My father used to give me some good advice as a young boy. Among some of his advice was regarding saving. He would say, “Christian, always make sure that out of every dollar you make in a day, that you always keep at least a penny in your pocket when the day is over”. This concept is so simple yet so powerful over time. This is what enables us to create personal wealth over time.
The formula above says that at some terminal time point (NYSE:T) one’s wealth is a function of the sum of the difference between income and expenses for each sub-period (t) over time. Note that income and expenses here are loosely defined as any income and expenses from and to any source including capital gains or losses.
When contrasting this wealth concept between public and private sector participants a natural question arises; why do governments miserably fail to run balanced budgets? Well, if I wanted to open a can of worms, I just did. This question is one of the most loaded questions in macroeconomic conversations and has been for many decades. Besides the asymmetry of government policies that favor private wealth creation in conflict with public wealth creation in many economies, part of this has to do with government’s infinite time horizon. I will not go into a discourse about why it is that most governments run deficits but rather emphasize the significance of today’s budget climate in the context of what it means from a broad macroeconomic perspective.
In today’s environment, most Western economies (some would called advanced or developed, based on the headlines I would maybe seek an alternative classification and just call them mature and sick) have some budget situation that calls for drastic and painful solutions to right the boat. This requires politicians to have the fortitude to do what is necessary unless they are willing to watch their economies fall off a soaring waterfall. Judging by the average politician’s career aspirations of getting reelected, the can always seems to be kicked down the road for someone else and a future generation to deal with. This is partly the constituent’s fault for being complicit to enabling politicians to make the wrong decisions for short-term gain or “pain reduction”. The need to be responsible and hold politicians accountable has never been greater. Shared sacrifice may be required and we should all be prepared for this and what may be required. That is of course unless we are willing to ignore the long-term effects of inaction and continue down a dangerous road.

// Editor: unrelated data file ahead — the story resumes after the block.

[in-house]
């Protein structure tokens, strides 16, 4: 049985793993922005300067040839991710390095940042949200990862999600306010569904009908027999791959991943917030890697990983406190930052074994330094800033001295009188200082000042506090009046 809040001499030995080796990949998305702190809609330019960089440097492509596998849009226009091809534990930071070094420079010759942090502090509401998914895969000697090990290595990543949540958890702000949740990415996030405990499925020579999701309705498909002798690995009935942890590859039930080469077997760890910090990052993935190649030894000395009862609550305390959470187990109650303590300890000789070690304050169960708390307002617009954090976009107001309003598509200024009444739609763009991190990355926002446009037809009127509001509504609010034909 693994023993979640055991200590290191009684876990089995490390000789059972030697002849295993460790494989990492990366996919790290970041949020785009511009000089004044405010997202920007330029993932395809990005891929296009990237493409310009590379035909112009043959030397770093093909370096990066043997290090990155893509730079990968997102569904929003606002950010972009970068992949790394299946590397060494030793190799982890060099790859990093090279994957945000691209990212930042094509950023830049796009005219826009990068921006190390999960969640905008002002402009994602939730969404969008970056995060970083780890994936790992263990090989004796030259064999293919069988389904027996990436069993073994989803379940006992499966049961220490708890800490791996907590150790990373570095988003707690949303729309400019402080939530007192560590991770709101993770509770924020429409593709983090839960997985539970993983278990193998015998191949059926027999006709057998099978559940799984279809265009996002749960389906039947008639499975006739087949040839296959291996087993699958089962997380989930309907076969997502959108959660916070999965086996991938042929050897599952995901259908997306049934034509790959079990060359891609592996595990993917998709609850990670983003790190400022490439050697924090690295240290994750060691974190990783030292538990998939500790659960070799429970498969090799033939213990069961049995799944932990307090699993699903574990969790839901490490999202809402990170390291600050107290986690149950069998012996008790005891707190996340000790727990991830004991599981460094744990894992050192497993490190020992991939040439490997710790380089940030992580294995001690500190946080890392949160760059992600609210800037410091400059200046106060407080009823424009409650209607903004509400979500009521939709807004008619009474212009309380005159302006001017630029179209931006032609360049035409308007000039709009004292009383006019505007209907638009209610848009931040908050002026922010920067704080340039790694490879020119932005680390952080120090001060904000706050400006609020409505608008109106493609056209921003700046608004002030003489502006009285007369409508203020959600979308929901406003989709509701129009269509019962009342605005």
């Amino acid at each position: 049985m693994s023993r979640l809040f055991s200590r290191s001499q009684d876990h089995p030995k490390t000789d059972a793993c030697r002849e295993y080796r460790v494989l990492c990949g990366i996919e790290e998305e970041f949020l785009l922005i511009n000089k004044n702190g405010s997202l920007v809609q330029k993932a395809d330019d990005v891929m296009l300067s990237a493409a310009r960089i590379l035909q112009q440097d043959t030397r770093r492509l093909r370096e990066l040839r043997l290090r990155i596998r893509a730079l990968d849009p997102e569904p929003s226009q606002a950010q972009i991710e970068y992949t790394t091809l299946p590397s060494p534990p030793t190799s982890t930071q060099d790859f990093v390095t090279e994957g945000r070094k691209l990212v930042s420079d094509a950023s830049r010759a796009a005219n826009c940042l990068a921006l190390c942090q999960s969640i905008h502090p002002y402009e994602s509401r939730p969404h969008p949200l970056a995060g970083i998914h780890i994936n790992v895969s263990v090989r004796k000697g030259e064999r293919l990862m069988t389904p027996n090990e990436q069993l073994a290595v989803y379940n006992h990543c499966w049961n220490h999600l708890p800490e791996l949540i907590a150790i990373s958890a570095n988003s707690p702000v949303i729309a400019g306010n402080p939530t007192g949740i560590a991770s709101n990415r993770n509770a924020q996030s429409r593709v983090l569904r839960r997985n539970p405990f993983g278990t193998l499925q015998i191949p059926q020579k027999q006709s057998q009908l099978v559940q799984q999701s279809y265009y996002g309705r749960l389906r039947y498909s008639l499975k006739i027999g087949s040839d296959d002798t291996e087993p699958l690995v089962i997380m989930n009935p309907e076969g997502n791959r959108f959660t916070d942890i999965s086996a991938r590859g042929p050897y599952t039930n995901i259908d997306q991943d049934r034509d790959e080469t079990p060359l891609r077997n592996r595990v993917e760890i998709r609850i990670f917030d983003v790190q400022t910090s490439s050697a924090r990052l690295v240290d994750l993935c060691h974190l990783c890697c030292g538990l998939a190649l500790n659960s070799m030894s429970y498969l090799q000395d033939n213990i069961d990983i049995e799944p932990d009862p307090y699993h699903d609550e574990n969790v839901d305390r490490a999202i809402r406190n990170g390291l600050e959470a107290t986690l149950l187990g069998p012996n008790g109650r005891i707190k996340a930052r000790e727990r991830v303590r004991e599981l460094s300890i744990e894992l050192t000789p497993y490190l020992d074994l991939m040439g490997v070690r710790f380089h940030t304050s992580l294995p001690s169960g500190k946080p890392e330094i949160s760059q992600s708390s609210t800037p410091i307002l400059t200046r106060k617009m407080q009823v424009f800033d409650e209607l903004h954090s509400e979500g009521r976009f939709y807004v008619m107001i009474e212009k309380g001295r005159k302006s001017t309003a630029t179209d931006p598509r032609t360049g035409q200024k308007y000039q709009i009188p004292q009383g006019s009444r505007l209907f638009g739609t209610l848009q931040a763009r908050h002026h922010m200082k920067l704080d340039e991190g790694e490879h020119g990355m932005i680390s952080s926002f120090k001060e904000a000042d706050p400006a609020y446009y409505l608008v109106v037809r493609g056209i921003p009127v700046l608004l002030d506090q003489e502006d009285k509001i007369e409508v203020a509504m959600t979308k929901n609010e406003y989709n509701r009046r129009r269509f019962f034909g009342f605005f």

We are all familiar with the headlines out of Europe, the problems, the causes and the lack of cohesive and comprehensive solution that will solve the root causes that appear to be structural in nature and not cyclical as many think. The U.S. is not far behind in terms of its precarious debt and budget situation. The current climate calls for addressing the problem and not just doing patch work. This secular deleveraging theme unfortunately requires pain unless we are all willing to commit the same prior sins that brought us to this precipice. What caused the mortgage induced credit bust of 2008 has not disappeared. It has only been transferred to a different balance sheet. The catch is that it is now implicitly everyone’s balance sheet – the government’s balance sheet.
This begs the title’s question; is austerity here for posterity?
The answer to the question depends on what steps ‘we’ are willing to take. In the short-term, pain and sacrifice has to be endured if we want to sustainably change the future’s possible outcomes. This could involve writing off bad debts and marking-to-market and call a spade a spade. This would include debts such as mortgages as well as sovereign. It would likely require government spending cuts or tax increases or a combination of both. It is not entirely necessary to create budget surpluses but rather decrease the ratio of government spending as a fraction of total GDP and decrease the relative servicing metrics in relation to the size of the economy.
Austerity has a direct impact on wealth creation across the board. It decreases the rate of wealth accumulation. It does so by either decreasing income, as government spending cuts translate into lower aggregate income, or alternatively increasing expenses in the form of higher taxes or some combination of the two. The argument for a sub-potential growth phase for the economy should be clear given the notion of austerity.
Some side effects of austerity are those of crimping consumer and business confidence which could exacerbate trends in the broader macro economy. If consumers decide to save more by spending less due to uncertainty around taxes and the labor front, this can create a self-feeding loop that causes businesses, in turn, to use restraint if not cut back in anticipation of such consumer behavior. Government’s ability to offer support under current conditions may be extremely limited. The argument that consumers and corporations can or will replace the government’s void is questionable given the fragility of these two broad economic sectors.
Hence brace yourselves for an extended period of uncertainty and below potential growth with risks of a double-dip seeing higher probability in the near term. Developing economies will likely not be able to counter these powerful forces except for their ability and/or willingness to underwrite our need for debts and time to get out of this mess.